As the authors of the first installment in The 2100 Project, An Atlas for the Green New Deal, we became interested in assembling this phase of research for three primary reasons. The first relates to the idea of backcasting as it pertains to the principal historical analogs of the Green New Deal: FDR’s New Deal and JFK’s Moonshot. We remain convinced that the window for massive, national-scale action on climate will open again soon, and we aim to use this project as a vehicle for generating new research into how those transformations might unfold. The second rationale for constructing this atlas is tied to the paucity of spatial expertise and imagination within the current Green New Deal movement. Though it has necessarily been led by organizers, economists, policy wonks, and others, the Green New Deal would transform how and where we live—it would revolutionize our buildings, landscapes, and public works in ways that have yet to be conceived. The Green New Deal is the biggest design and environmental idea in a century. As faculty and graduate students in a world-renowned school of design, we feel an obligation to engage in the Green New Deal along these lines. Finally, we felt compelled to assemble this atlas and to launch The 2100 Project in part because no one else has put anything like it together—all of the spatialized climate, land, and people-related models of the future in one place, synthesized and tightly curated, contextualized and coherently packaged together as an Atlas for the Green New Deal. And we also felt compelled to use this project as a way to critique the notion of precision and certainty embedded in these models by representing them through pixelated maps. After all, the future is fuzzy. Our models should be too.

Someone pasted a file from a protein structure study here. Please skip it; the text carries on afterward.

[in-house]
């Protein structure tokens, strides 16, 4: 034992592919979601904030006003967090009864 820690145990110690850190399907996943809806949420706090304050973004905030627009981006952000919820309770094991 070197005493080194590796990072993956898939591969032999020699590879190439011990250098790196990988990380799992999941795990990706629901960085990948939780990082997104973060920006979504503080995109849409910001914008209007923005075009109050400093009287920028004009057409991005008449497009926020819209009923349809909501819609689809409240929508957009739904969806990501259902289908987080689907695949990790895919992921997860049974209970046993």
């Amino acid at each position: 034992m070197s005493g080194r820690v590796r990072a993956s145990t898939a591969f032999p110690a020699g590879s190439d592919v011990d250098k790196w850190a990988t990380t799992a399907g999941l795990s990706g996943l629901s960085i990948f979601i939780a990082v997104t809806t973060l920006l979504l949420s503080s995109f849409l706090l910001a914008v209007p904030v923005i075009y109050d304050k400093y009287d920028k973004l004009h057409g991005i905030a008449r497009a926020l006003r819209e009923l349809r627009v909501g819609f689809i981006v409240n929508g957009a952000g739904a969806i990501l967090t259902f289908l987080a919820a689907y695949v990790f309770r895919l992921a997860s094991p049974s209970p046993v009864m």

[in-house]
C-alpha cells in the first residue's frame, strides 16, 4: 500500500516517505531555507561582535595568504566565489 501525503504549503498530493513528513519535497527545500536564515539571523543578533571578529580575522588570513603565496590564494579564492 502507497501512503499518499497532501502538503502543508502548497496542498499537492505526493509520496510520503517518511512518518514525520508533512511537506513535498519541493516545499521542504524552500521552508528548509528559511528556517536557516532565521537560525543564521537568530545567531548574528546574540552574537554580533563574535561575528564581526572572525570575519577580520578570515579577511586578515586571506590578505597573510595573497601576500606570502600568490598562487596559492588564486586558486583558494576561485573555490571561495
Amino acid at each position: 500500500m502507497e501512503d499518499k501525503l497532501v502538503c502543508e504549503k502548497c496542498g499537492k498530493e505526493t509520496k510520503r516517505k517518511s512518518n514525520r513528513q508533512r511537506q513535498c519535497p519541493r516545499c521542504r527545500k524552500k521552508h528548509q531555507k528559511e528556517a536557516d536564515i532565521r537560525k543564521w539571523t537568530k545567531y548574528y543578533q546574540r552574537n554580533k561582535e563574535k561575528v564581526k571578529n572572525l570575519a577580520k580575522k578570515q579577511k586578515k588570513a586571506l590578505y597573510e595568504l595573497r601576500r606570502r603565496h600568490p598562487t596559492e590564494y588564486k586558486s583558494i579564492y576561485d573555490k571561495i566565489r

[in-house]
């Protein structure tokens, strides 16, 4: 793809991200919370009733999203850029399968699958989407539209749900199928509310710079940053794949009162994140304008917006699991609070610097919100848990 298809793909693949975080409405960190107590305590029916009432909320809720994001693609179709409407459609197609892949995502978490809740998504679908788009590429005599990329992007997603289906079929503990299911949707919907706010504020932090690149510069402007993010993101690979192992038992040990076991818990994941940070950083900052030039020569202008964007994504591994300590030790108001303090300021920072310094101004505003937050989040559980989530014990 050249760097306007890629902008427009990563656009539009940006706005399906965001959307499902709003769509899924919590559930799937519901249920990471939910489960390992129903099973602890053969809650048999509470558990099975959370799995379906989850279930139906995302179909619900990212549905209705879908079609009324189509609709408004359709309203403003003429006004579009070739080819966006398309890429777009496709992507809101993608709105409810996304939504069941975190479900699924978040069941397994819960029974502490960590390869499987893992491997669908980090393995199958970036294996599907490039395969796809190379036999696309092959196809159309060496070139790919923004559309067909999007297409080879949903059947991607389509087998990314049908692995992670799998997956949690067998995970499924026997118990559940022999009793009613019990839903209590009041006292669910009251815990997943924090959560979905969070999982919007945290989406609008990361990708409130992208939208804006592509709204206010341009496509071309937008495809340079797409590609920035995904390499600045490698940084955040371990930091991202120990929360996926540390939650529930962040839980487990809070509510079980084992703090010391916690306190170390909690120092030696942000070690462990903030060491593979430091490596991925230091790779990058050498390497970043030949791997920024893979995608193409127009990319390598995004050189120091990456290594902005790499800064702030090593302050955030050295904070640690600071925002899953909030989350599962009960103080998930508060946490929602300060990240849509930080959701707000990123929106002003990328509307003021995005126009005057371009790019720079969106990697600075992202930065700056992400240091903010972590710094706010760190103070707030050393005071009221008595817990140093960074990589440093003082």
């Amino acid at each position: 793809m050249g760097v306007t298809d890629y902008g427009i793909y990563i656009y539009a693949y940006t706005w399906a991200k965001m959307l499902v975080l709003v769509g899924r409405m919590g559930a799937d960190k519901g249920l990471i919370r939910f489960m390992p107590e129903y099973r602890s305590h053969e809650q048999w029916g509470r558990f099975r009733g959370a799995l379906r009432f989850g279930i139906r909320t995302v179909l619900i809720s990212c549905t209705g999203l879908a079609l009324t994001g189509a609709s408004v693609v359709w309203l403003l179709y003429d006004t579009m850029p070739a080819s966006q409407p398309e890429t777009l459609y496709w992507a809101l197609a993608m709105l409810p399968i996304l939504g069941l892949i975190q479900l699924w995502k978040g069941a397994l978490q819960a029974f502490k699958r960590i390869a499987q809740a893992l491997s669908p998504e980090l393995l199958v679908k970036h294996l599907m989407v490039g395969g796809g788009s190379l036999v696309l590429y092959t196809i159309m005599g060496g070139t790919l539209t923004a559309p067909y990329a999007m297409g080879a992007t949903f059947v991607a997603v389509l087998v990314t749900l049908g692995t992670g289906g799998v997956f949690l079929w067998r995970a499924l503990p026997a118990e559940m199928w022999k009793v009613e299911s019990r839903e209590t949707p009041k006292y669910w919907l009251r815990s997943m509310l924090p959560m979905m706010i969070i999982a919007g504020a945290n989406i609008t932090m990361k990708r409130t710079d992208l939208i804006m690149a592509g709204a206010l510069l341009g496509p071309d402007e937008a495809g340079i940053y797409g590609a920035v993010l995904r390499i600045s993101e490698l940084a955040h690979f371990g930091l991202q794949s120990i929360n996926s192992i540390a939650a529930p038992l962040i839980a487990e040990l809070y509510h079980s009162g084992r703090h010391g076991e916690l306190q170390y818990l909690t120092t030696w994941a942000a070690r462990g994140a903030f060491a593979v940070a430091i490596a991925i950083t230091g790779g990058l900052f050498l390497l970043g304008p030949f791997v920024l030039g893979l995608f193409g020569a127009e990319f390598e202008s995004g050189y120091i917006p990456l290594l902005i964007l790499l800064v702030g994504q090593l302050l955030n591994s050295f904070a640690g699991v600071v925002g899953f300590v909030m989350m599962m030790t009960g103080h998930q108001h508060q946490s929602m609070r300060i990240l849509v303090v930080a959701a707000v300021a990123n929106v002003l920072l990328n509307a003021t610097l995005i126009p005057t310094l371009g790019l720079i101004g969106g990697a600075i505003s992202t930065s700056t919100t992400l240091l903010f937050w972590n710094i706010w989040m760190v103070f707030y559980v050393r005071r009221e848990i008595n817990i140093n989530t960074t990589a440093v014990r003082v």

We are convinced that a window for national climate action will open again, forced ajar by young climate activists, which allows for the mass mobilization of resources called for by the Green New Deal. And when it does, we hope to find ourselves in a better position than we did in 2009 when the American Recovery and Reinvestment Act (ARRA, also known as the Obama Stimulus) passed. ARRA required that investments in the built environment be tied to shovel-ready projects—the kind of string that sounds reasonable, until you realize that the only shovel-ready projects at the time were those that had been sitting on the books for years, unbuilt largely because they were bad ideas that no one wanted. We don’t expect to develop all, or really any, of the projects a Green New Deal might build instead on our own. But we do hope that this project can serve as a platform for others to do so.
We’re constantly told to go slow, think small, and tweak systems rather than transform them; that we are doomed, and all that’s left to decide is the extent of our collective destruction. But the Green New Deal offers something more—a chance to go fast, to think big, and to transform the structures that gave us climate change and inequality; and an opportunity to imagine a world in which things are, we promise, better than you think.
Published by The Ian L. McHarg Center for Urbanism and Ecology
University of Pennsylvania Stuart Weitzman School of Design